Saturday, April 1st, 2023

Class and Homosexuality

The manuscript of the third volume of Das Kapital  (Capital) breaks off at just the point where Karl Marx (1818-83) was going to provide a formal definition of class. It is quite clear that the essential aspect of class for Marx is ownership of the means of production (land in feudal economies, factories in industrial ones). Owners live off a surplus produced by those who labor on their farmland or in their factories.

Karl Marx

In the famed slogan of The Communist Manifesto, history is a series of accounts of class struggles. Both the primitive and future communisms which Marx imagined, are outside of history, so there are no class differences in them: everyone belongs to a single, universal class.

Class consciousness, which is prerequisite to collective class action, depends upon ignoring distinctions within the owning or within the laboring class. Marx, the prophet of revolution, insisted that there are exactly two classes in capitalist societies. Marx, the analyst of capitalism in specific times and places, made finer distinctions than the dichotomy between owning and laboring classes. For instance, he distinguished grand from petite bourgeoisies, a lumpenproleteriat from the proleteriat. Moreover, he used “klasse” to refer to what have to be subsegments of the two classes of his abstract model.

For Marx, in contrast to most empirical research on stratification, classes are not defined by the amount of income. Income constrains if not altogether determining consumption, but equalizing income was not a goal of Marxist practice. Class position, for Marx, depended entirely on the source of income, not at all on the amount.

Max Weber

Max Weber (1864-1920) recognized objective class position (akin to Marx’s class in-itself) determined life chances, and even more than Marx had, he stressed the necessity of class-consciousness (class for-itself) if there is going to be any class action. Such recognition and such action are not universal: “‘Classes’ are not communities; they merely represent possible, and frequent bases for communal action.”

Weber also recognized that social status depends eventually on wealth, but he focused on strata within what is for Marx the non-laboring class, and on differences in lifeways rather than on ownership of the means of production. “‘Classes’ (klassen) are stratified according to their relations to the production and acquisition of goods; whereas “status groups’ (standen) are stratified according to the principles of their consumption of goods in special lifestyles.”  Political groupings based on shared lifestyle are not at all the same as political groupings based on class. To further muddy any attempt to understand the importance of class struggle or status differences, in the post-industrial (service/information) era with gigantic government bureaucracies in both purportedly capitalist and purportedly communist states, an ever larger “new class” emerged, and some analysts have claimed that management has superseded ownership as the basis for power. Weber saw the imposition of bureaucratic, formal rationality as the decisive break in history rather than the transformation from one type of exploitation of labor (feudalism) to another (capitalism). The disenchantment of the world by formally rational procedures coincided to some degree with the rise of capitalism, but Weber insisted that it would persist through the transformation to socialism.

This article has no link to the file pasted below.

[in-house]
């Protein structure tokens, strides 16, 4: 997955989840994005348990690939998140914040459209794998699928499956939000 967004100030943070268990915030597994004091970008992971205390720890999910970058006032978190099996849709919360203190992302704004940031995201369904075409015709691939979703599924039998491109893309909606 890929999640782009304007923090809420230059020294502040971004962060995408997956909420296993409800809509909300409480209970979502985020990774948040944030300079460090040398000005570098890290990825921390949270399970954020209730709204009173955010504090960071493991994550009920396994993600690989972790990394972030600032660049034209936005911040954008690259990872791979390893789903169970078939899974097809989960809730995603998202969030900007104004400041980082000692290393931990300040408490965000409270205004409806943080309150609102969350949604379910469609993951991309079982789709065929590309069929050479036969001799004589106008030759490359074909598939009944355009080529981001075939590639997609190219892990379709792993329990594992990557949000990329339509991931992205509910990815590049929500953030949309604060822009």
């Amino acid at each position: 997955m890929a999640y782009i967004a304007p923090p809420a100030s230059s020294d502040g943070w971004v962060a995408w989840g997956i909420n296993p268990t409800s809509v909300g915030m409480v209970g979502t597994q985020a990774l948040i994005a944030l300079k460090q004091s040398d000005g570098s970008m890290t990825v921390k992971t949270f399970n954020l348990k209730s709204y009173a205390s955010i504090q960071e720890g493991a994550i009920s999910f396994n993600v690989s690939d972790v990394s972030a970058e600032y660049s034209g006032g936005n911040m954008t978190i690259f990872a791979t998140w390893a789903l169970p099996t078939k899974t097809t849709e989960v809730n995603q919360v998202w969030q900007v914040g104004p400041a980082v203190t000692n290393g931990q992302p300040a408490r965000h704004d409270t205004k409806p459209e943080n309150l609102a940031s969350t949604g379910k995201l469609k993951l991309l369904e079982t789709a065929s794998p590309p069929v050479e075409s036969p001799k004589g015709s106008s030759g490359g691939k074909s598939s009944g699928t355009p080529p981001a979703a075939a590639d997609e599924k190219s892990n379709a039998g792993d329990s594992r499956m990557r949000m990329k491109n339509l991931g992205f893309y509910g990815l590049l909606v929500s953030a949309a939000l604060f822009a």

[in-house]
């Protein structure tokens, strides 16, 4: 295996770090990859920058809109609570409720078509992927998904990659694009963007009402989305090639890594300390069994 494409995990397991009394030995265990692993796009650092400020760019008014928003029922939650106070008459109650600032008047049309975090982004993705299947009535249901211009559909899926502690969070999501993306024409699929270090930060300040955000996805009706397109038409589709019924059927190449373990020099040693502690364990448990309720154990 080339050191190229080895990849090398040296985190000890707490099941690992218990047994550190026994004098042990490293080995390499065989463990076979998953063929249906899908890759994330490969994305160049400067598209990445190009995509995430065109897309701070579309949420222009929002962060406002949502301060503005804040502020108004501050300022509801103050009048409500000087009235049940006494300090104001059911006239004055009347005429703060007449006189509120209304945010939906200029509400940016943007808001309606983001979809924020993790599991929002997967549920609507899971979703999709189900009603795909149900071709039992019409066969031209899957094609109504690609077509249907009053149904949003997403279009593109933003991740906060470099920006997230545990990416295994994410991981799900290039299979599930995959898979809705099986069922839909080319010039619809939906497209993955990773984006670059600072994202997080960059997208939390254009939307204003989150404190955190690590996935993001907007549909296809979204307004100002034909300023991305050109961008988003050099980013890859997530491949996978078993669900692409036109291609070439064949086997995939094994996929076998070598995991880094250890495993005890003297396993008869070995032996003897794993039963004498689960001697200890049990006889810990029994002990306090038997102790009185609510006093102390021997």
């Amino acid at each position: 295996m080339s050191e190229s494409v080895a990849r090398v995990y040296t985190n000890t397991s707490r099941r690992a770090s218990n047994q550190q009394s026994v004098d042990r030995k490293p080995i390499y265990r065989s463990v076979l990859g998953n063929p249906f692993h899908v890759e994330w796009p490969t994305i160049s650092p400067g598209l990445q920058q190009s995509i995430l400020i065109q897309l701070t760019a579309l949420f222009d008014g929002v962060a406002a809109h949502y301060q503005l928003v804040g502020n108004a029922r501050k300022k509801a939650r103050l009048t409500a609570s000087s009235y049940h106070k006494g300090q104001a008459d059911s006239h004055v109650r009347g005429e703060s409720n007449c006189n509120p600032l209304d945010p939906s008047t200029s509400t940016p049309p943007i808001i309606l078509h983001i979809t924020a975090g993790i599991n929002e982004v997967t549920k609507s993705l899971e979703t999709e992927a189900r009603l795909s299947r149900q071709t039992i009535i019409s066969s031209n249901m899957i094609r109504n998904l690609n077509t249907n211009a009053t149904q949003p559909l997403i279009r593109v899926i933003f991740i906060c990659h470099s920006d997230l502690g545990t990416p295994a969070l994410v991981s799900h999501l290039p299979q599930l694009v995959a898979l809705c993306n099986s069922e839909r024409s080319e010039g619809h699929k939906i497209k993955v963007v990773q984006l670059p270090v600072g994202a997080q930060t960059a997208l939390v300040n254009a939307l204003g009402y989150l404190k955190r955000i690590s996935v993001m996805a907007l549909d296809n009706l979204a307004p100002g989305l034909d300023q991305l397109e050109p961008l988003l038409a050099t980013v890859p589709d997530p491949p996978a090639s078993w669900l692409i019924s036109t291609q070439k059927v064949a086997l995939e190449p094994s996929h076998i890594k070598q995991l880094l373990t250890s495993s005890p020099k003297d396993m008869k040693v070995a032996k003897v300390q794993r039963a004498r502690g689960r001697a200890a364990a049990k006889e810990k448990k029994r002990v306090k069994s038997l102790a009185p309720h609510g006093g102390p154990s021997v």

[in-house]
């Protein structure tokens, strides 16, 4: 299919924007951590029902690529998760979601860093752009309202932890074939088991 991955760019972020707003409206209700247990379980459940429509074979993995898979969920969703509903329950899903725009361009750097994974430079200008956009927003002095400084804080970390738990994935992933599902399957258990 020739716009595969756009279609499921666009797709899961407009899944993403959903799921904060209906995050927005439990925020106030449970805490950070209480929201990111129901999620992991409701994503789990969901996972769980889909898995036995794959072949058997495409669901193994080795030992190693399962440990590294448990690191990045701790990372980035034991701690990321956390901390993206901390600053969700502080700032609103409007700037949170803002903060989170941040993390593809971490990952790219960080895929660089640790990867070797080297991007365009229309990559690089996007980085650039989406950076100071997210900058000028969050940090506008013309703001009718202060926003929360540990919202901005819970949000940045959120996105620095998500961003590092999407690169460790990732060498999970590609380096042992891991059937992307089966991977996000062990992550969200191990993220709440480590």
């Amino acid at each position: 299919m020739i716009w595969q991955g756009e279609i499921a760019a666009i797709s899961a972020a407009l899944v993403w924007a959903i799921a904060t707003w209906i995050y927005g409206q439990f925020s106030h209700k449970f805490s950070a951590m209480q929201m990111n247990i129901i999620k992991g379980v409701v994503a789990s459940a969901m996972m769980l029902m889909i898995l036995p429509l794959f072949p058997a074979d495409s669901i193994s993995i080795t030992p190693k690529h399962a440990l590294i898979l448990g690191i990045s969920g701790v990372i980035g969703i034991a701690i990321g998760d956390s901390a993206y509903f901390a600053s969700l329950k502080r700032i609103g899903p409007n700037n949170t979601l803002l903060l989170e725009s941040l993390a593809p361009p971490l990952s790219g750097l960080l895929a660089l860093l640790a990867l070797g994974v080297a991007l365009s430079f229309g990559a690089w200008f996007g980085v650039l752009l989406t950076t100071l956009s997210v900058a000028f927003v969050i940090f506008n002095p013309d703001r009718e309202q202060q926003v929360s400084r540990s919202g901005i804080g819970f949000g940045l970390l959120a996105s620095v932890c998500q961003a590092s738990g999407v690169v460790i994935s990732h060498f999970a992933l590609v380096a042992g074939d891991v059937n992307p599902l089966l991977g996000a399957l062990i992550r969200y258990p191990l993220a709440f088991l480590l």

There is no obvious relationship between class struggle and homosexuality.  For some persons, homosexual relationships may be an avenue to mobility between strata and even from one class to another. However, like most heterosexual marriages, most homosexual relationships are endogamous: the partners derive from the same class (and relatively similar strata).  Short-term sexual relations are more likely to be exogamous than are ongoing relationships, and it is widely supposed that homosexual relations are more likely than heterosexual ones to cross class lines.  Renting lower-class flesh and raising the earnings and status of protégés are neither uniquely heterosexual nor uniquely homosexual patterns, although a lesbian or gay man may put energy that parents put into raising the status of their children into helping a lover.  

Given greater geographical and psychological distance between homosexuals and their families in industrial and postindustrial societies, they may be relatively freer to disregard family opinions about partners — especially transient sexual partners.  Family pressure and internalized socialization nonetheless affect homosexual as well as heterosexual individuals who display an intent to share resources with someone “not of our kind,” whatever that kind is. Selection of long-term partners (homosexual or heterosexual) tends to be homophilious, despite the erotic attraction for transgressing class boundaries that fires many short-term liaisons.

Homosexual behavior and attempted sanctions against homosexual behavior have occurred in feudalist, capitalist, and socialist polities, as well as in “traditional” cultures (outside the history of class struggle in Marx’s view), so categorizing ownership of the means of production does not seem useful in explaining or predicting the extent or the type (social organization) of homosexual behavior, or the responses to one or another.


Weber, Max. Economy and Society.Berkeley: University of California Press, 1978, pp. 926-40. 

© 16 September 1998, Stephen O. Murray

About The Author

Stephen O. Murray grew up in rural southern Minnesota, earned a B.A. from James Madison College (within Michigan State University), an M.A. from the University of Arizona, a Ph.D. from the University of Toronto (both in sociology), and was a postdoctoral fellow at Berkeley (in anthropology). He is the author of American Gay, Homosexualities, etc. and lives in San Francisco.